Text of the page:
Loree: I would invite my maternal grandfather. He’s sort of a hero, and he overcame a lot of obstacles to come to this country from Italy and start a new life.
I think the other person would be my mom because she’s talented, and she was talented in multiple ways. And then I think the third person I know; I know a lot of people would say, Jesus, of course, I would like to meet Jesus, but I’ve kind of saved that till I’m gone and meet him at the Golden Gates, like all the other people, you know. Still, I think the third person would be Thomas Jefferson because he’s, he’s taken a lot of heat these days with politics being what they are.
Tracy: So, share something with our readers that the typical person wouldn’t know about you.
Loree: I could probably say that I used to sing for my supper, but I think a lot of people already know that, that I used to, I got on Greyhound buses with my guitar and a big trunk full of clothes. And I traveled to different cities. I would sit in the lounges where the piano lady would, would have sat, and I’d think and sing and sing a thing.
Tracy: I know you talked about one of your favorite authors earlier in our interview, but what book is currently on your bedside table?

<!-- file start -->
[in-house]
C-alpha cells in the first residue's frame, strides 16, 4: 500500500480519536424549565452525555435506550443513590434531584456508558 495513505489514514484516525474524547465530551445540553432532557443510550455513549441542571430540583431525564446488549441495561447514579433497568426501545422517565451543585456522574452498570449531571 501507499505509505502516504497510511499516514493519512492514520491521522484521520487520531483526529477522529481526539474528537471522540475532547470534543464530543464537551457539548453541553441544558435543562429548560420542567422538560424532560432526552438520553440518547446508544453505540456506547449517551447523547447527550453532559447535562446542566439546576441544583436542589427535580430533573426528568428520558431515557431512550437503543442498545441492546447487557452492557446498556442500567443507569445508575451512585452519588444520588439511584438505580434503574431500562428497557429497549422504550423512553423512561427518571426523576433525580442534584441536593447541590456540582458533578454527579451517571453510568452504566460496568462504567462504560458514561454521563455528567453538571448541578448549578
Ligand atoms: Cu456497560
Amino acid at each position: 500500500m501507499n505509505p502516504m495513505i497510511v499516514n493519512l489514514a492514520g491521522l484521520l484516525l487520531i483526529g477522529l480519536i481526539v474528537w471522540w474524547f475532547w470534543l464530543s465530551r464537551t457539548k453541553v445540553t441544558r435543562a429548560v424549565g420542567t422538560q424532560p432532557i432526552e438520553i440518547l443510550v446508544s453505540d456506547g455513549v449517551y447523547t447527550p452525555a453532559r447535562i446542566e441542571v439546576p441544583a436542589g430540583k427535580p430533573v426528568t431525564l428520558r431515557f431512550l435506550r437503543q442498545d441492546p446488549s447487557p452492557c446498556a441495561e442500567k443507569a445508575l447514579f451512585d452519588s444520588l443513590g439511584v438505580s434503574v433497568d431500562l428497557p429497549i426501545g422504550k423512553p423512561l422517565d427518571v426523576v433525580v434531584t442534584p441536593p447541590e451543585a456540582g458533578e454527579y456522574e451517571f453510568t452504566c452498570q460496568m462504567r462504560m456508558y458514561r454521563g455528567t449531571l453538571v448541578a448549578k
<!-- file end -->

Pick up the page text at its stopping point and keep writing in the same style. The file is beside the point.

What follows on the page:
Loree: I hate to say this, but it’s 50 hours because I’m rereading it. Cause I want to redo it. So that’s one of them, uh, other than the Bible, um, right now research books, you know, boring stuff about amnesia and how, how, if you really break your five bone in a really serious way, how they put it together with pins and screws, that kind of stuff is on my bedside table right now.
Tracy: So is there anything you’d like to add, um, or a special message to your readers since we have their captive captivated attention?
Loree: Well, first of all, if you hung around this long, thank you, and God bless you. Uh, the other thing is I want to say a heartfelt thank you for their support. I mean, they buy books, and that’s great because I couldn’t keep doing it if they didn’t invest in me. Right. The cost of a book, I also loved the letters. So just like Dean Martin, I don’t know how many of you are old enough to remember Dean Martin at the end of his show. He used to say, keep those cards and letters coming folks. And that’s just how I feel. Every single letter I get, whether it’s email or snail mail, snail mail, or a message on Facebook or something. I answer every single one; personally, I guess it has to be up around 50 or a hundred thousand by now because of 25 years in the business.
Tracy: Well, Lori, I want to thank you so much for spending time with us this week. And I look forward to reading all of your stories and all of the collections you’re doing that come out this Christmas, and that wraps up this week’s episode. Next week we’ll have Laura Bradford on as our guest and to talk about her latest project, along with her part in the Amish Christmas Miracles Collection. So we’ll see you next week on the Buggy Talk Podcast.